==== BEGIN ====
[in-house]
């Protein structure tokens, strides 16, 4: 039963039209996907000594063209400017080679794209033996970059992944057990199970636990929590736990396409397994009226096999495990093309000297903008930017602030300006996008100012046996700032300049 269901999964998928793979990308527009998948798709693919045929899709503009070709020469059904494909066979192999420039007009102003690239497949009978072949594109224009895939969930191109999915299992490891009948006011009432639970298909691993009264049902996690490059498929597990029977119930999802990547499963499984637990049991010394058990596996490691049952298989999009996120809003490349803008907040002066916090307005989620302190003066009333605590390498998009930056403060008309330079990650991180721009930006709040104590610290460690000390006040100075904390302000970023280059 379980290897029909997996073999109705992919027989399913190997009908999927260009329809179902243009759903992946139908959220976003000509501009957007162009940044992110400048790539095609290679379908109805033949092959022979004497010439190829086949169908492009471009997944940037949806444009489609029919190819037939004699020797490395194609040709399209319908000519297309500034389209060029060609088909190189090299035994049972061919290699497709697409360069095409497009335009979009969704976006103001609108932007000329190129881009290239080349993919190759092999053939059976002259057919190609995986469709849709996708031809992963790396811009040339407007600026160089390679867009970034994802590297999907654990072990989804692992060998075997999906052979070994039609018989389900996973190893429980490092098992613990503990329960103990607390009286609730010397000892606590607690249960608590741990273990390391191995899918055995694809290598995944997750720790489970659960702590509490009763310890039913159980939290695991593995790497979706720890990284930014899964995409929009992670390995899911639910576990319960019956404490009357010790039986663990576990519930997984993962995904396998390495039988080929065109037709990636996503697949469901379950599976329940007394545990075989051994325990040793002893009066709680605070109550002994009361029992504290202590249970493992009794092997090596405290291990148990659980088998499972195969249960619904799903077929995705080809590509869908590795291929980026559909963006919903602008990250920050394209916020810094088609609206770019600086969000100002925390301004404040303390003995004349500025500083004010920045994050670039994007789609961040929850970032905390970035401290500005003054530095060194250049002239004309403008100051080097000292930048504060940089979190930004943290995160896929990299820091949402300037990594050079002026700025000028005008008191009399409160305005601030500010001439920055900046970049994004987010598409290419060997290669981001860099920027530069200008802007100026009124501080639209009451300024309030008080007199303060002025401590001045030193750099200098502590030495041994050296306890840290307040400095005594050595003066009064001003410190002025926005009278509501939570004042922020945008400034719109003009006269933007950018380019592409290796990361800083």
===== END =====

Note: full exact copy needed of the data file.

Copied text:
[in-house]
């Protein structure tokens, strides 16, 4: 039963039209996907000594063209400017080679794209033996970059992944057990199970636990929590736990396409397994009226096999495990093309000297903008930017602030300006996008100012046996700032300049 269901999964998928793979990308527009998948798709693919045929899709503009070709020469059904494909066979192999420039007009102003690239497949009978072949594109224009895939969930191109999915299992490891009948006011009432639970298909691993009264049902996690490059498929597990029977119930999802990547499963499984637990049991010394058990596996490691049952298989999009996120809003490349803008907040002066916090307005989620302190003066009333605590390498998009930056403060008309330079990650991180721009930006709040104590610290460690000390006040100075904390302000970023280059 379980290897029909997996073999109705992919027989399913190997009908999927260009329809179902243009759903992946139908959220976003000509501009957007162009940044992110400048790539095609290679379908109805033949092959022979004497010439190829086949169908492009471009997944940037949806444009489609029919190819037939004699020797490395194609040709399209319908000519297309500034389209060029060609088909190189090299035994049972061919290699497709697409360069095409497009335009979009969704976006103001609108932007000329190129881009290239080349993919190759092999053939059976002259057919190609995986469709849709996708031809992963790396811009040339407007600026160089390679867009970034994802590297999907654990072990989804692992060998075997999906052979070994039609018989389900996973190893429980490092098992613990503990329960103990607390009286609730010397000892606590607690249960608590741990273990390391191995899918055995694809290598995944997750720790489970659960702590509490009763310890039913159980939290695991593995790497979706720890990284930014899964995409929009992670390995899911639910576990319960019956404490009357010790039986663990576990519930997984993962995904396998390495039988080929065109037709990636996503697949469901379950599976329940007394545990075989051994325990040793002893009066709680605070109550002994009361029992504290202590249970493992009794092997090596405290291990148990659980088998499972195969249960619904799903077929995705080809590509869908590795291929980026559909963006919903602008990250920050394209916020810094088609609206770019600086969000100002925390301004404040303390003995004349500025500083004010920045994050670039994007789609961040929850970032905390970035401290500005003054530095060194250049002239004309403008100051080097000292930048504060940089979190930004943290995160896929990299820091949402300037990594050079002026700025000028005008008191009399409160305005601030500010001439920055900046970049994004987010598409290419060997290669981001860099920027530069200008802007100026009124501080639209009451300024309030008080007199303060002025401590001045030193750099200098502590030495041994050296306890840290307040400095005594050595003066009064001003410190002025926005009278509501939570004042922020945008400034719109003009006269933007950018380019592409290796990361800083």